If you are buying a property that requires extensive repairs to flip, your numbers MUST be dialed in. You have a little more leeway when you are buying as a long-term hold and doing repairs. Either way, you need to know the cost to purchase the property (financing costs), the total repair estimates including a contingency budge, the holding costs (finance, utility, insurance and taxes) and then finally on the back end the cost to sell the property (real estate fees, title work etc). The numbers can look amazing from afar, but once you start digging into them, generally you will find the numbers get pretty slim, pretty fast.
Fix and flips are the most vulnerable to market conditions. The idea behind a fix and flip is speed. It typically takes anywhere from 3-6 months to complete. During this time, the market could stagnate or potentially decrease. If you are trying to get in and out, you could potentially buy at the top of a cycle and need to sell while the market is decreasing. Buying, fixing up, and renting decreases this vulnerability. You are able to ride out market cycles.
I don't want to ignore the fact that recently the market has been sizzling hot and people have benefited from delaying their flip sale. I do NOT recommend this strategy, but it is funny to
explore how novice fix and flippers have benefited from being new and slow in the game.
Quick numbers: Veteran Fix and Flipper Purchase Price: $250,000 Repairs and Holding Costs: $50,000 Sales Price: $375,000 Closing Costs: $30,000 Profit: $45,000 Time: 90 Days from Close to Close
Novice Fix and Flipper Purchase Price: $250,000 Repairs and Holding Costs: $50,000 Estimated Sales Price: $375,000 Closing Costs: $30,000 Estimated Profit: $45,000 Estimated Time: 90 Days from Close to Close BUT it actually takes 180 Days. With an annual 10% appreciation, the new sales price is $385,000 due to the additional 3 months of appreciation. Of course, you would have 3 months extra of holding costs, but that would not amount to more than a few thousand dollars. So for doing a poor job of time and project management, you walk away from the deal with an extra $6,000 to $7,000 profit.
I don't recommend extending a fix and flip job, but investors in the previous 3-5 year have benefited greatly from the appreciating market.
More Work than Expected
In order to get the discount, you desire, you will need to take the property “as-is”. Experience again, comes into play here. If you are unable to accurately estimate repairs on a fix and flip, this type of asset is not for you. Even when you have the experience and ability to accurately estimate repair costs, there are still surprises, and they are not usually the kind you get on your birthday. Take out the fridge to replace it only to find that it has been leaking for years and now you have to replace the kitchen floor and sub floor. $$$. Things like this happen more times than not. Hopefully, you have a contingency budgeted into your estimates and the contingency covers these not so fun surprises.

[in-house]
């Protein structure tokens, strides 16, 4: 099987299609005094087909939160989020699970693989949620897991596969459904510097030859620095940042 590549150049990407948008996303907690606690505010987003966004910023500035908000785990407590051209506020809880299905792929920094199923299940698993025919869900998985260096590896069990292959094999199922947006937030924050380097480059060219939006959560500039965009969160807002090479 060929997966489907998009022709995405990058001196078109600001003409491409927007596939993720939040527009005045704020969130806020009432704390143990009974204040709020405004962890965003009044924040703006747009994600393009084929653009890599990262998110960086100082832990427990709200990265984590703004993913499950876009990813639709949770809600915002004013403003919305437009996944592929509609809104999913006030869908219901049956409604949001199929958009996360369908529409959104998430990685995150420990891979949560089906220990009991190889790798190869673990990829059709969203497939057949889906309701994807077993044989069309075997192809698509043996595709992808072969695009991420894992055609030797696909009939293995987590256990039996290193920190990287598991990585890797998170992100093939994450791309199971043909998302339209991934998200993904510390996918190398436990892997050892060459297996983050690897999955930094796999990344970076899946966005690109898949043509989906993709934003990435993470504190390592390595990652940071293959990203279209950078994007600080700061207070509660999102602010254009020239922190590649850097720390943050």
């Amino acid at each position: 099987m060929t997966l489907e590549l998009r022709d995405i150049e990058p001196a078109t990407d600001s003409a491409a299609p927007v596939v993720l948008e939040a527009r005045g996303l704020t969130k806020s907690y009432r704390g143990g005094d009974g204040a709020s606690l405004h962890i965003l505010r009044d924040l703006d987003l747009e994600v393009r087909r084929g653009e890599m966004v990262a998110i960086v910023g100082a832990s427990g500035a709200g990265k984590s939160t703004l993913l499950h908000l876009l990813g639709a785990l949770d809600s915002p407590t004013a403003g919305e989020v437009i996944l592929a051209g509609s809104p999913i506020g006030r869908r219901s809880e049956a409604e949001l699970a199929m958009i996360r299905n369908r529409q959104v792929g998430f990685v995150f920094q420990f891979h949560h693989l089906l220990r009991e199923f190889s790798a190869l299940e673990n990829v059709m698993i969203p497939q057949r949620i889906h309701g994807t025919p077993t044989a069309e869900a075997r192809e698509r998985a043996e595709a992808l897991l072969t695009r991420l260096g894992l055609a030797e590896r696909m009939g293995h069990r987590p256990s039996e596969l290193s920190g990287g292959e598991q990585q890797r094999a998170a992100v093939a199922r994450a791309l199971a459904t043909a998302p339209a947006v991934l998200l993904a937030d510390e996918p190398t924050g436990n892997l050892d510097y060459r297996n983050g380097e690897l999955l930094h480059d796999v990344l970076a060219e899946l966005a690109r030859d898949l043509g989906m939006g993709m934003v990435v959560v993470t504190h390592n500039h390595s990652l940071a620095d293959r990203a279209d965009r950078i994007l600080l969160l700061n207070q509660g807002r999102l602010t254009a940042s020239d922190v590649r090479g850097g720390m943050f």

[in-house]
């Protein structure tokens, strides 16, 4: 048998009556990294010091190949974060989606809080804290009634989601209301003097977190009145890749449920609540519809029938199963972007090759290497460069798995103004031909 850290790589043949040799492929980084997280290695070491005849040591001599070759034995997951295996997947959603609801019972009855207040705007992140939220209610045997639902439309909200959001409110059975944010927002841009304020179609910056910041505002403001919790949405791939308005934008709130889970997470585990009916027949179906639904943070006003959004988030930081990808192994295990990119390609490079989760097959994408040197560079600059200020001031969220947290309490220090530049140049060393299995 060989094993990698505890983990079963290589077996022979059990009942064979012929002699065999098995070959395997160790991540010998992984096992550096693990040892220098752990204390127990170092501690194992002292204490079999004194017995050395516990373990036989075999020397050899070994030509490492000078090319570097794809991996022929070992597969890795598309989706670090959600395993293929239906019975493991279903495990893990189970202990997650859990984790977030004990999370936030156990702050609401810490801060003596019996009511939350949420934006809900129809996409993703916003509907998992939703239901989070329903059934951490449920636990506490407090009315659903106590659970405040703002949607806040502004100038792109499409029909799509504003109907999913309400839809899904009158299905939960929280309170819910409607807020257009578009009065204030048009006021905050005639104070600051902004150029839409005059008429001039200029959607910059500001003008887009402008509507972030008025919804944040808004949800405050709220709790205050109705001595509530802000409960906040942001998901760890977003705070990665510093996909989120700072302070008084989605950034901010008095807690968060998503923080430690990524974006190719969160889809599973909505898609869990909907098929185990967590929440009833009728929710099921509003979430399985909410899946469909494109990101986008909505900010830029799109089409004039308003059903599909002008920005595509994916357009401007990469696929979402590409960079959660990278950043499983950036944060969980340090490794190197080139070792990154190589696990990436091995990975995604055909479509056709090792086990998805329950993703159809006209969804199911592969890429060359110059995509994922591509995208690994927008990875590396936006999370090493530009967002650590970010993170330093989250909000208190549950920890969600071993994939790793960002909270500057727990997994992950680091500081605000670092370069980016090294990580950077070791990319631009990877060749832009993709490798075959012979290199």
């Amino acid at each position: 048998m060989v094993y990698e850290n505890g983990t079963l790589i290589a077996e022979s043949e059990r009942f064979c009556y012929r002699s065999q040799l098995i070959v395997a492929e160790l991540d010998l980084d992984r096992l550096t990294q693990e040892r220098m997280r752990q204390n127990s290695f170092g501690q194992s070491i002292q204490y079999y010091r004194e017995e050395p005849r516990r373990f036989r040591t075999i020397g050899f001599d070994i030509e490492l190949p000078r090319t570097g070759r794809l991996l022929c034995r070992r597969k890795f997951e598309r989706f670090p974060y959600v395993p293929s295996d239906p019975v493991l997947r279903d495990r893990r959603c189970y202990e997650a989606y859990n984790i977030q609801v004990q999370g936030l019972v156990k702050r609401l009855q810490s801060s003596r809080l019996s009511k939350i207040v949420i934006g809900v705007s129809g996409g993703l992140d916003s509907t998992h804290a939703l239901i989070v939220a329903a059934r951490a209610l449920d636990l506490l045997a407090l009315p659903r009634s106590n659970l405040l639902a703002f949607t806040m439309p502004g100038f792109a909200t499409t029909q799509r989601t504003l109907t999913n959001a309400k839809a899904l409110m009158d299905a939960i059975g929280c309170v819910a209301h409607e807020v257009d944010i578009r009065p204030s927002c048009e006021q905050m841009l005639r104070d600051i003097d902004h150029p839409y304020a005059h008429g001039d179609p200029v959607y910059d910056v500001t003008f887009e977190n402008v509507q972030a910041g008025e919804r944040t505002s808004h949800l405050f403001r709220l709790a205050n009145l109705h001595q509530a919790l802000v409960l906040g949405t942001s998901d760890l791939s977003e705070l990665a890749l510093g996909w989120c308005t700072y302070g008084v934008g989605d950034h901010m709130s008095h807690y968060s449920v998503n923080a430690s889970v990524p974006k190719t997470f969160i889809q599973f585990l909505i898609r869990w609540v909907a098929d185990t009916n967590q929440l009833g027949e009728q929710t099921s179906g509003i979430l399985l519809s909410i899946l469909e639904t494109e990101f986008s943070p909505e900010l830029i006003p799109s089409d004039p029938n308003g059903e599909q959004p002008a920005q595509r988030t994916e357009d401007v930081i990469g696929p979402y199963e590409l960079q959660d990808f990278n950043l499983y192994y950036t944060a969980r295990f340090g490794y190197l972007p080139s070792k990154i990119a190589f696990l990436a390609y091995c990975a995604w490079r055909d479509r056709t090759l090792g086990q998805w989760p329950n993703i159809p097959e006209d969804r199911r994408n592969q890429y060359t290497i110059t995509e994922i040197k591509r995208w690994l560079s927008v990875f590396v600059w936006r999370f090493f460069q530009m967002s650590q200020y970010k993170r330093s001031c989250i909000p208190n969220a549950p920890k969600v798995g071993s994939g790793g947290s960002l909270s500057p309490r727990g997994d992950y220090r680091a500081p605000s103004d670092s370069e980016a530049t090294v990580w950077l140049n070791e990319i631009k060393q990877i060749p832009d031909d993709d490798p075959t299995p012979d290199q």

Your goal here, when buying this fixer upper, is to spend the smallest amount possible while getting it to rentable standards. If Formica counter tops are all that is needed, don’t put in granite counter tops. Even though you like stainless steel appliances, if you can save $1,000 by putting in your basic white appliances while upgrading the space, do it. Just because TV shows seem to slap shiplap in every property, it just isn’t necessary. This is a business. Run it as such.
If you are buying the property to flip it for a sale, look at your comps, talk to your realtor and then do it all again to make sure you’re being realistic with your “ARV” (After Repair Value). You may be able to get a premium for a newly renovated home comparatively to the market, but make sure you are being realistic. No one is going to buy a $400,000 home in a $300,000 neighborhood.
Whether you are buying a fixer upper to flip or to hold on to as a rental there are great advantages but some pitfalls to watch out for. Talk to any investor out there and the profit is made on the buy side of things. You may get lucky and benefit from a hyper appreciating market such as many have over the past 3-5 years, but do NOT bank on it. Plan your project from the beginning. Underwrite the project conservatively and make sure to give yourself buffers for mistakes.
If you decide that fixing and flipping or fixing and holding property is the right avenue for you, have fun! It is a ton of fun to add value to the property and the neighborhood!